After the completion of another record year, the ISS U.S. National Laboratory continues to expand the frontiers of science in low Earth orbit! In 2016, we saw Astronaut Kate Rubins observe, for the first time ever, heart muscle cells beating in orbit: one of several groundbreaking stem cell investigations in space. A diverse portfolio of payloads—58 in total—were launched to the ISS National Lab. These payloads were rich in discovery science, new technologies, and enabling platforms, powered by a growing community of new and returning researchers. Strong investment interest in the ISS National Lab from non-NASA sources grew, including universities, other government agencies, and the commercial sector.
The ISS National Lab mission is exciting and meaningful to everyone on Earth—serving our national interest to maximize the value of this one-of-a-kind asset, to increase access to new users, and to help accelerate the growth of our commercial economy in space. I could not be prouder of the ISS National Lab team, composed of dedicated professionals from NASA, CASIS, implementation partners, launch providers, and a broad community of users.
One year ago, we launched the first issue of Upward, and now we begin our second volume with articles highlighting an interesting cross section of recent in-orbit activities. Kudos to our entire scientific writing team—with articles from multiple contributors—who have built and grown this informative magazine for the ISS National Lab community.
Within this issue, you can learn about cutting-edge research in bacterial gene expression and cell behavior in space. We continue to observe and discover new phenomena in the unique ISS environment, where the effects of gravity on living and non-living systems alike can be isolated in ways not possible on Earth. It’s amazing to me—the breadth and depth of research now being performed on the Space Station. Of course, ISS National Lab investigators not only take advantage of the continuous microgravity environment, but also utilize the vantage point of our world’s only manned satellite. In this issue, we highlight three “outward” facing projects: a project examining meteors traveling through the Earth’s atmosphere to probe what our early solar system was like, an investigation to test an innovative charge injection device to directly image distant Earth-like planets in other solar systems, and the Alpha Magnetic Spectrometer—a state-of-the-art in-orbit particle detector pointed at our heavens to better understand our universe.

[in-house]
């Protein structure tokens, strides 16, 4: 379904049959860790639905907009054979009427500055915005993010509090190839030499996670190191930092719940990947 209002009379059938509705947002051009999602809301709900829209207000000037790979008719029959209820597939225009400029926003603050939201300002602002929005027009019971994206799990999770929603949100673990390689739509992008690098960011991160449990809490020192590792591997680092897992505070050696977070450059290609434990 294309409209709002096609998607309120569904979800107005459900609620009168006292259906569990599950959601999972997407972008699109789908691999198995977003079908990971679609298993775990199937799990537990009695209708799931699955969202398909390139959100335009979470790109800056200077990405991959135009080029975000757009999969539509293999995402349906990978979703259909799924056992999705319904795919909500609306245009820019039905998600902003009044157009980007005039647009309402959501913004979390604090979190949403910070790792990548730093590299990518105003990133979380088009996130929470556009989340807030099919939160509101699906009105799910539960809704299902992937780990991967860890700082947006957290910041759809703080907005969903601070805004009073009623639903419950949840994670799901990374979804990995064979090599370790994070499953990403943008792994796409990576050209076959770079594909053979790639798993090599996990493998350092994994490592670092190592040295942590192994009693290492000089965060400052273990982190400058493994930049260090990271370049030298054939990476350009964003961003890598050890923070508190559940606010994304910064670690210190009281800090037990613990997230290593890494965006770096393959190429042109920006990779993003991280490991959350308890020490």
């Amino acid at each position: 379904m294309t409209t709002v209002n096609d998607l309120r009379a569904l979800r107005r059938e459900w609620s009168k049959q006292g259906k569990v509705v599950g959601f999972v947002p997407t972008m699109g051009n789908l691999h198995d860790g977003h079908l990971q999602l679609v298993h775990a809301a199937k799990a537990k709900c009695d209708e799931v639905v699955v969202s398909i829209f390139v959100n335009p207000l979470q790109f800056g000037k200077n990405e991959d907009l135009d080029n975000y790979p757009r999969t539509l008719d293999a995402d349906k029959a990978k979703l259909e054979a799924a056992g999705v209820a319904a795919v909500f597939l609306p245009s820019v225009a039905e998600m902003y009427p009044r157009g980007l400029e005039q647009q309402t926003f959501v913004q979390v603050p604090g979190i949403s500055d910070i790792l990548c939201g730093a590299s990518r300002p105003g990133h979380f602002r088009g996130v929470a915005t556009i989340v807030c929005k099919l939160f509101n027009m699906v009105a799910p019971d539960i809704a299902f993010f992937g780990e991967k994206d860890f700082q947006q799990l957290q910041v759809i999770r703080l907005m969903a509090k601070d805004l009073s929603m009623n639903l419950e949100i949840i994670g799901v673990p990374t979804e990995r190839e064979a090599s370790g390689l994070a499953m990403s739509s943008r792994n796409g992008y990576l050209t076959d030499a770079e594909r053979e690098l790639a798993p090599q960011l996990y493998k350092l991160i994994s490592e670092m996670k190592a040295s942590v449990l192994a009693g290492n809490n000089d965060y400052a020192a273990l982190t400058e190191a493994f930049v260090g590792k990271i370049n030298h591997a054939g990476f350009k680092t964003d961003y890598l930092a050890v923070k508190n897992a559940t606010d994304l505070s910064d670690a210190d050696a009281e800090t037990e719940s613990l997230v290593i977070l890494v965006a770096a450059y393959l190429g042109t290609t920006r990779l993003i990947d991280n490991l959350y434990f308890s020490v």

Looking forward, there is much work to do in 2017. The space community is in a transition year, and we will see new faces in key government leadership positions. Our nation will continue to innovate, inspire, and challenge the status quo with new ideas. We’ll see business-to-business R&D opportunities flourish, which will lead us to new markets for products and services and novel discoveries, all enabled by space-based research for use on Earth. We will see companies and institutions new to space launching their first projects into space. Additionally, we expect ISS educational and inspirational opportunities to multiply, as science, technology, engineering, and mathematics programs and partnerships mature and generate new outreach channels. The fascinating results of ISS National Lab research will continue to be revealed and will stretch our minds with new data, tools, and knowledge.
The payback from the ISS National Lab to life on Earth is a gift to our nation and to the world, with great promise for what lies ahead. While I’ve enjoyed many incredible vantage points in my 30-year career in aerospace—from different perspectives on the ground, in the air, and onboard the ISS—the view right now is the one that leaves me the most inspired about our future.